The favorite assignment of the Air Force’s oldest living general? Wright-Patterson

In a Nov. 1961 ceremony at Malmstrom Air Force Base, then-Colonel Harry Goldsworthy, accepts a symbol of the first completed Minuteman operational silo from Army Area Engineer Colonel Arthur H. Lahlum. U.S. Air Force photo
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In a Nov. 1961 ceremony at Malmstrom Air Force Base, then-Colonel Harry Goldsworthy, accepts a symbol of the first completed Minuteman operational silo from Army Area Engineer Colonel Arthur H. Lahlum. U.S. Air Force photo

On April 3 this year, Lt. Gen. Harry Goldsworthy, the man considered to be the oldest living retired air force general in the world, celebrated his 107th birthday.

In a career that spanned some 34 years, from 1939, when Goldsworthy was accepted for flight training with the Army Air Corps, to retirement in 1973, what was his favorite assignment?

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According to an account by WarHistoryOnline.com, it was Wright-Patterson Air Force Base. There, he commanded the Aeronautical Systems Division, where he helped draw up specifications for the F-15 Eagle fighter.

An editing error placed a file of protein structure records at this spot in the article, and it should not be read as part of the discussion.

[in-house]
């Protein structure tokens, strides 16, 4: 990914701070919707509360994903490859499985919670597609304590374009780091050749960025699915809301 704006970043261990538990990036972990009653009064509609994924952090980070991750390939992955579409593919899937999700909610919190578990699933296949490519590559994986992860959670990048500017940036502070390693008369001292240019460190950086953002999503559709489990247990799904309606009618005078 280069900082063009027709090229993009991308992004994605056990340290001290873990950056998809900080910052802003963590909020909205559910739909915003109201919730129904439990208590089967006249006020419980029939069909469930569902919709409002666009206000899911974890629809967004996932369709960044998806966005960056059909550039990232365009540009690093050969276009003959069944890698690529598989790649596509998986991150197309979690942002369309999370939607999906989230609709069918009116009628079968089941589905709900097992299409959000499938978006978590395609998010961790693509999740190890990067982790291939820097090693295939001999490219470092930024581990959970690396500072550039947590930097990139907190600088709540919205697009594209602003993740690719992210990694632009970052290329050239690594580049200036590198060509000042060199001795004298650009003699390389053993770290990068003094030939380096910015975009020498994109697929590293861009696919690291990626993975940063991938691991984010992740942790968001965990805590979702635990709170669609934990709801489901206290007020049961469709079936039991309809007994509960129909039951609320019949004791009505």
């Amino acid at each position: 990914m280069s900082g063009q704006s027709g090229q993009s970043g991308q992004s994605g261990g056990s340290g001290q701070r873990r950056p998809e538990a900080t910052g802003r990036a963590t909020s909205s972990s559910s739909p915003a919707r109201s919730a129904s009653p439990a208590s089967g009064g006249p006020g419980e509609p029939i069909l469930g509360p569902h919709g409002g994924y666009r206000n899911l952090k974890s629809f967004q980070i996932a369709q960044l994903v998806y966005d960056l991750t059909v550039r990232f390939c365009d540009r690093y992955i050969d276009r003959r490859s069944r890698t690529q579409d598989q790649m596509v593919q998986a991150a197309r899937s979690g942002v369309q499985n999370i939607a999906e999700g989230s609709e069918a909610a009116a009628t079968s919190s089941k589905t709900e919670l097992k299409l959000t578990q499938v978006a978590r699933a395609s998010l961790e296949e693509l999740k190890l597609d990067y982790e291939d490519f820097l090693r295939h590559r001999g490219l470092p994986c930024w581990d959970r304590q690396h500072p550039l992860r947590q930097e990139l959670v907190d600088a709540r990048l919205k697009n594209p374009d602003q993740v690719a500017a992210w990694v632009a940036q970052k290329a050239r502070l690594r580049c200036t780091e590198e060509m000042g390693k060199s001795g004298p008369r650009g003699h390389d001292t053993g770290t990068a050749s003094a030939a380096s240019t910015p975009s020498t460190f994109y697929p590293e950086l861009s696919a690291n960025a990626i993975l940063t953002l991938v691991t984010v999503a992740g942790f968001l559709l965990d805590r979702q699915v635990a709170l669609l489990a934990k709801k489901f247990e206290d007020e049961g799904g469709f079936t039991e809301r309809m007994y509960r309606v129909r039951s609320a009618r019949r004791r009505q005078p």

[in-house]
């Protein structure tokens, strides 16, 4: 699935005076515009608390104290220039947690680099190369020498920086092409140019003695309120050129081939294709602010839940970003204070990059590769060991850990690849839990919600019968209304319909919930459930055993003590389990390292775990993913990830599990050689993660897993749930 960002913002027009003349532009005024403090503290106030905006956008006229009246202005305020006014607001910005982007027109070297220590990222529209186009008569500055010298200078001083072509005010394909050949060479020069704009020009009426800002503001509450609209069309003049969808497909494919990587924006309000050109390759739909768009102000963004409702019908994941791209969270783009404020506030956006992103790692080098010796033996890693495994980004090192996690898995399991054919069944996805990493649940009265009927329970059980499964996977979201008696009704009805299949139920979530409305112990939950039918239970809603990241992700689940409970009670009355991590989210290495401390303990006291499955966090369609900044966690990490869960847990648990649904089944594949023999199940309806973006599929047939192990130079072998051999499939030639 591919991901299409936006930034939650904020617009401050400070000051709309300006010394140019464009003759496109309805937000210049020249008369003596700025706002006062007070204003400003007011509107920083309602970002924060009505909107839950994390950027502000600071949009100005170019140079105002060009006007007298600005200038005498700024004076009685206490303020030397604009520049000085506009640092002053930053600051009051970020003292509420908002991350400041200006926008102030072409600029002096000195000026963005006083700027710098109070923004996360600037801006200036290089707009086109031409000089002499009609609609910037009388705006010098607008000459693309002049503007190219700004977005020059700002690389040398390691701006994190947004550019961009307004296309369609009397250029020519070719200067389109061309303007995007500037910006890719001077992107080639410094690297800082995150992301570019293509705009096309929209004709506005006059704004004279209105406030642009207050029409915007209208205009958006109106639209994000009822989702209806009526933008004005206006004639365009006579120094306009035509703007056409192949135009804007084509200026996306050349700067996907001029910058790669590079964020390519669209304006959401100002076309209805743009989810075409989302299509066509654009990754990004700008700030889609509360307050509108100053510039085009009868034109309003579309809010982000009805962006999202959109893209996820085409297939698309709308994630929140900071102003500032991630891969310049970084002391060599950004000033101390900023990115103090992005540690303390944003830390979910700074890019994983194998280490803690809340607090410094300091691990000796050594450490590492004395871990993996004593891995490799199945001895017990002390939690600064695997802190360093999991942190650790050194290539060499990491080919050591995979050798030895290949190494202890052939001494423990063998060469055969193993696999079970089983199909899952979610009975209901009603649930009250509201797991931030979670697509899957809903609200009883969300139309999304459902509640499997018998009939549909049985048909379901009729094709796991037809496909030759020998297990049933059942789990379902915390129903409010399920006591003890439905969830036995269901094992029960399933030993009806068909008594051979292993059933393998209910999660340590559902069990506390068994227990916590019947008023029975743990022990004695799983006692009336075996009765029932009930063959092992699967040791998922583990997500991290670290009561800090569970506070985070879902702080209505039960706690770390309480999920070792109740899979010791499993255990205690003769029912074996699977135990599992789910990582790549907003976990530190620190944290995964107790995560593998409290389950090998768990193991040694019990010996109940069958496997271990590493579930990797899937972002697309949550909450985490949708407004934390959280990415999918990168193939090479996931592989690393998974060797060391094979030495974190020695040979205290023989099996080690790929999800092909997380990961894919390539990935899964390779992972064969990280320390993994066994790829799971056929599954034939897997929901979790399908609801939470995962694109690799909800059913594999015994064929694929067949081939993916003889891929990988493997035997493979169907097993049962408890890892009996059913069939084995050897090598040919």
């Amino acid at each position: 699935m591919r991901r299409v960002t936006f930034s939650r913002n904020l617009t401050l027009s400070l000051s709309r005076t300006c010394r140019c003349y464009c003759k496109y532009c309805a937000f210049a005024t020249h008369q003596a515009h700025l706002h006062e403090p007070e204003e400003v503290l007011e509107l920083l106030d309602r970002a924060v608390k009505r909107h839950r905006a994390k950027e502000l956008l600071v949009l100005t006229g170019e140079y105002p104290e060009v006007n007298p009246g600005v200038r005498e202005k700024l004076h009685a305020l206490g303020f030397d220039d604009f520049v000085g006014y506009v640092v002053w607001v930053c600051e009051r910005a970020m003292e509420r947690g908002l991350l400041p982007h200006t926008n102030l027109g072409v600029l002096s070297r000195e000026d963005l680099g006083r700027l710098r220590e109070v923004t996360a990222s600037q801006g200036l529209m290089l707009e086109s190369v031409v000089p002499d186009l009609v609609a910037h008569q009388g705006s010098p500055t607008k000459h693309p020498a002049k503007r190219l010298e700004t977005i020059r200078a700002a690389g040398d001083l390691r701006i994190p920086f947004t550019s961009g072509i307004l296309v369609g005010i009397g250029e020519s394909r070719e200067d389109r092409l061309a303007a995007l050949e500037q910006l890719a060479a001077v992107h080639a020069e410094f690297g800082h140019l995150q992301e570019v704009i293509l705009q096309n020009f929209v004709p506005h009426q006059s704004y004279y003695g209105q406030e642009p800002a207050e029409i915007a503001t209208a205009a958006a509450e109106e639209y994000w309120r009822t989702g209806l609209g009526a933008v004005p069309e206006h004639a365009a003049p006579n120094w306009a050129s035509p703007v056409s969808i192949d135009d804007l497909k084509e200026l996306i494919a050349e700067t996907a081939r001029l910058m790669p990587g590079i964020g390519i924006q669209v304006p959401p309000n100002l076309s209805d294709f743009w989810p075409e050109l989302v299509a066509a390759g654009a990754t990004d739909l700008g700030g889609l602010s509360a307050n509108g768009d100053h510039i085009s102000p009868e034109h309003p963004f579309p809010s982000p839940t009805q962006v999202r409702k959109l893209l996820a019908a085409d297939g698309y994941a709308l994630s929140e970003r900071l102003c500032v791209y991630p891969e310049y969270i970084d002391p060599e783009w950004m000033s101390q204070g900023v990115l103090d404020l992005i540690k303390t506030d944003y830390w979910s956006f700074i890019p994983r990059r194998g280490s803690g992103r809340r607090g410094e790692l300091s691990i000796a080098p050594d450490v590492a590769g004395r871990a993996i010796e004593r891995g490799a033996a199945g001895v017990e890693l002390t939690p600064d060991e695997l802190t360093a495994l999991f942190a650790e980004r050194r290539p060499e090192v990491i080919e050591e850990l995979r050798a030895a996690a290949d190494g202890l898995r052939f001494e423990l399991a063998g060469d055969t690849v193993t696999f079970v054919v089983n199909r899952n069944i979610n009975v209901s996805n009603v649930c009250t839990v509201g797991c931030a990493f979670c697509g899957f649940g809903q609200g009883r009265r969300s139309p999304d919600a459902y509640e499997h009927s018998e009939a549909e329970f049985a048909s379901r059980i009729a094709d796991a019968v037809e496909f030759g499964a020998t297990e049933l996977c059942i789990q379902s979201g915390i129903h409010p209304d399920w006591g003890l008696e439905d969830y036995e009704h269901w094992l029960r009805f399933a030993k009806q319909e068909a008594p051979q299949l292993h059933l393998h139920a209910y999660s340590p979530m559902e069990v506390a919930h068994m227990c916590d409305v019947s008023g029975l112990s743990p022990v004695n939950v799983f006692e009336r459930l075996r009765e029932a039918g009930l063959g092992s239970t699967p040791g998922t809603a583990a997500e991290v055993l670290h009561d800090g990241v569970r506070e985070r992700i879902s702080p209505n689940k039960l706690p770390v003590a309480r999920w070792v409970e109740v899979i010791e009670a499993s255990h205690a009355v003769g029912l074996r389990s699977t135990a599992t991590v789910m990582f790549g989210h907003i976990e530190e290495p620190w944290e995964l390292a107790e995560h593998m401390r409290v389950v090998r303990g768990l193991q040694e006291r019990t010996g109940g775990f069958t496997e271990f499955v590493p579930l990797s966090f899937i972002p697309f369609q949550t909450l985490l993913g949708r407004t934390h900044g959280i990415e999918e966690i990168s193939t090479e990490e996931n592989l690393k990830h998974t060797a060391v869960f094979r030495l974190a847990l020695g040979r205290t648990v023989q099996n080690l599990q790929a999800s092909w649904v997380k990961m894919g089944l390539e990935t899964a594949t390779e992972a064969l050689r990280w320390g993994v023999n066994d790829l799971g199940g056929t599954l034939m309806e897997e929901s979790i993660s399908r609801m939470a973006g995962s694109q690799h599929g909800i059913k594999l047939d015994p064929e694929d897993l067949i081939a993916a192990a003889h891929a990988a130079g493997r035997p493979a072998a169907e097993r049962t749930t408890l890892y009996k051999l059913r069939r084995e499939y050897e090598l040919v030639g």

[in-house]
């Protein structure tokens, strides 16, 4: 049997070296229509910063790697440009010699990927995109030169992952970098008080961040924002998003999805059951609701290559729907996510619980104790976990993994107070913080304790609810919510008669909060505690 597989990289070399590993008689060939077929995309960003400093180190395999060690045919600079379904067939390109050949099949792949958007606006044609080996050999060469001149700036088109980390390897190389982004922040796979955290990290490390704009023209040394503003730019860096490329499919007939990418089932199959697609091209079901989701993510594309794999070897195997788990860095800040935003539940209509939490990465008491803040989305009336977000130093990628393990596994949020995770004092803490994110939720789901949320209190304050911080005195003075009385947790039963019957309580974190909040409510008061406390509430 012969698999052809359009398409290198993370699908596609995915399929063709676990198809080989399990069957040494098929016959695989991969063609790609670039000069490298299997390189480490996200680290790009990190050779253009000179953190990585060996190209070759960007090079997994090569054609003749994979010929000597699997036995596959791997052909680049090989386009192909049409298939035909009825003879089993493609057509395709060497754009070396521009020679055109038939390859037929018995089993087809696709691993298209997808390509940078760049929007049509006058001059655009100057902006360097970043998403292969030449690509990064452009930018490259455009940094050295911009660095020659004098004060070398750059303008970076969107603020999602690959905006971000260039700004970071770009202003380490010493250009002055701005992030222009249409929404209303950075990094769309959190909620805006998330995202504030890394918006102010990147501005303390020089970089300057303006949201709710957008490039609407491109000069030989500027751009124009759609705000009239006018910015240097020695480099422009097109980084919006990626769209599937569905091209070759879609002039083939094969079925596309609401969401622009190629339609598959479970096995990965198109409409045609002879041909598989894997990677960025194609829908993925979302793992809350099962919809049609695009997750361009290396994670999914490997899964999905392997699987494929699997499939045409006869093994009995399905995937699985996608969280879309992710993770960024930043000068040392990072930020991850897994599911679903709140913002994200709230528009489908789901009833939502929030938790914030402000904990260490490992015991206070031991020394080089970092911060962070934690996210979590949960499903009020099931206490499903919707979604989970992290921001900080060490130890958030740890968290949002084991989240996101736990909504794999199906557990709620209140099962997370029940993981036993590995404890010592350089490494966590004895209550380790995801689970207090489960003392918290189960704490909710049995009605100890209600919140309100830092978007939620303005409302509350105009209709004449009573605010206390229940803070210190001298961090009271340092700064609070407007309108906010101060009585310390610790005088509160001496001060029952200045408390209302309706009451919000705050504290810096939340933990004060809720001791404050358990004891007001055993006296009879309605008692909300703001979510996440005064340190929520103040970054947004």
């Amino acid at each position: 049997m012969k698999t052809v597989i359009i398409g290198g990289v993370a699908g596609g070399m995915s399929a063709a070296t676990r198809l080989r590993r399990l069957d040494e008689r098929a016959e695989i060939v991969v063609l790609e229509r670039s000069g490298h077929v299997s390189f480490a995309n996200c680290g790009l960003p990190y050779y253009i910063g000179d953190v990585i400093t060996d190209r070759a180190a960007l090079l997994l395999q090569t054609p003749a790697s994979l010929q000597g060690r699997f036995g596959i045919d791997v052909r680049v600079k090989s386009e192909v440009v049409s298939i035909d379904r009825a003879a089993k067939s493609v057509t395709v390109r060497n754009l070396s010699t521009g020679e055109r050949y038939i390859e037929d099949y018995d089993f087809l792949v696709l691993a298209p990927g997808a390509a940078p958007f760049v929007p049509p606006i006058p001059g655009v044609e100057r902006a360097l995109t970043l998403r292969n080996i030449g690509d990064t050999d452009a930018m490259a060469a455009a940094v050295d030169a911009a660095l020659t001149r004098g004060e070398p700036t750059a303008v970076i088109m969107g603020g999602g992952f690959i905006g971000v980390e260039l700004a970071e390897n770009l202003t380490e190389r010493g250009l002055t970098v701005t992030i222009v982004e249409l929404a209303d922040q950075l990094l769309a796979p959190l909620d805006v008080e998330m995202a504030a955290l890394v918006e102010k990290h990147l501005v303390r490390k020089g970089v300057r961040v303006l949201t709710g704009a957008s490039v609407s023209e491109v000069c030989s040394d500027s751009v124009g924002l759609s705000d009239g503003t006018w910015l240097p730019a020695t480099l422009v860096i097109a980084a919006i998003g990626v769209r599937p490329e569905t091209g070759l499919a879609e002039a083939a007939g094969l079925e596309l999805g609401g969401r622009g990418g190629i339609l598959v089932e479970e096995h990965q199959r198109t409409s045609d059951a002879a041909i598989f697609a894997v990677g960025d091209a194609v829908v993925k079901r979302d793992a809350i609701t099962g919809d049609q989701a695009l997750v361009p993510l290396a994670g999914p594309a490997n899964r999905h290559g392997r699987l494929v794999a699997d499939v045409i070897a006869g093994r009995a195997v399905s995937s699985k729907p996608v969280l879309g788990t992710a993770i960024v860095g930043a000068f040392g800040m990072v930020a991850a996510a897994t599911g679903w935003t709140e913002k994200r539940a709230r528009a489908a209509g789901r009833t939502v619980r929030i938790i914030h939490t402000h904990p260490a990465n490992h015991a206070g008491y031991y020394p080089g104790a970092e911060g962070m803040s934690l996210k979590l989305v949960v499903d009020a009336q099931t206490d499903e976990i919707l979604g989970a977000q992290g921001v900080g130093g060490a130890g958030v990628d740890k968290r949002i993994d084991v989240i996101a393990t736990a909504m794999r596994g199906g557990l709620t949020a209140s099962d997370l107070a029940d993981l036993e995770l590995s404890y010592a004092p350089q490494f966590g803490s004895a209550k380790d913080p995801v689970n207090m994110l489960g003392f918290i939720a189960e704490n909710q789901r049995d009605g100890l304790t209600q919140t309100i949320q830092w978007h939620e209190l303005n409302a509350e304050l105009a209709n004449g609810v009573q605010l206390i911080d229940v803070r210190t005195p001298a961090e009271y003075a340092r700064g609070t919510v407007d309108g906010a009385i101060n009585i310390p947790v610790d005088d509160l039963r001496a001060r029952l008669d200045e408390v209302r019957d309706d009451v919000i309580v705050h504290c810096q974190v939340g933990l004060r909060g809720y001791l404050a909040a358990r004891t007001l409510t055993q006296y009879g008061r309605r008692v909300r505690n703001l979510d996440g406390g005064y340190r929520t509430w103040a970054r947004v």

“In his career, Goldsworthy flew over 30 different aircraft,” the web site in a recent piece on Goldsworthy. “He received the Air Force Distinguished Service Medal, the Legion of Merit and the Air Medal with four oak leaf clusters.”

LIEUTENANT GENERAL HARRY E. GOLDSWORTHY. Air Force photo
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LIEUTENANT GENERAL HARRY E. GOLDSWORTHY. Air Force photo

After retiring from the Air Force, Goldsworthy worked as a consultant for Boeing in Seattle.

According to his official Air Force bio, his first assignment after graduation from flying school at Kelly Field, Texas, in 1940, was Langley Field, Va., with what was the newly activated 25th Bombardment Group.

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The group was transferred to Borinquen Field, Puerto Rico in late 1940, where he was stationed at the start of World War II. He flew submarine patrol in the Puerto Rico and Trinidad area until 1943 when he was reassigned to a B-25 replacement training unit at Columbia, S.C.

In July 1945 he went to the Southwest Pacific area and joined the 42d Bombardment Group. When the war ended, he was in the Philippine Islands as group commander, according to the Air Force.

Goldsworthy was part of a team that formed what was known as a site activation task force, or SATAF, under the Ballistic Missiles Center of Air Materiel Command, today known as the Space and Missile Systems Center at Los Angeles Air Force Base, Calif., according to a military.com story.

He still lives in the home he shared with his wife, Edith, who died in 2010.

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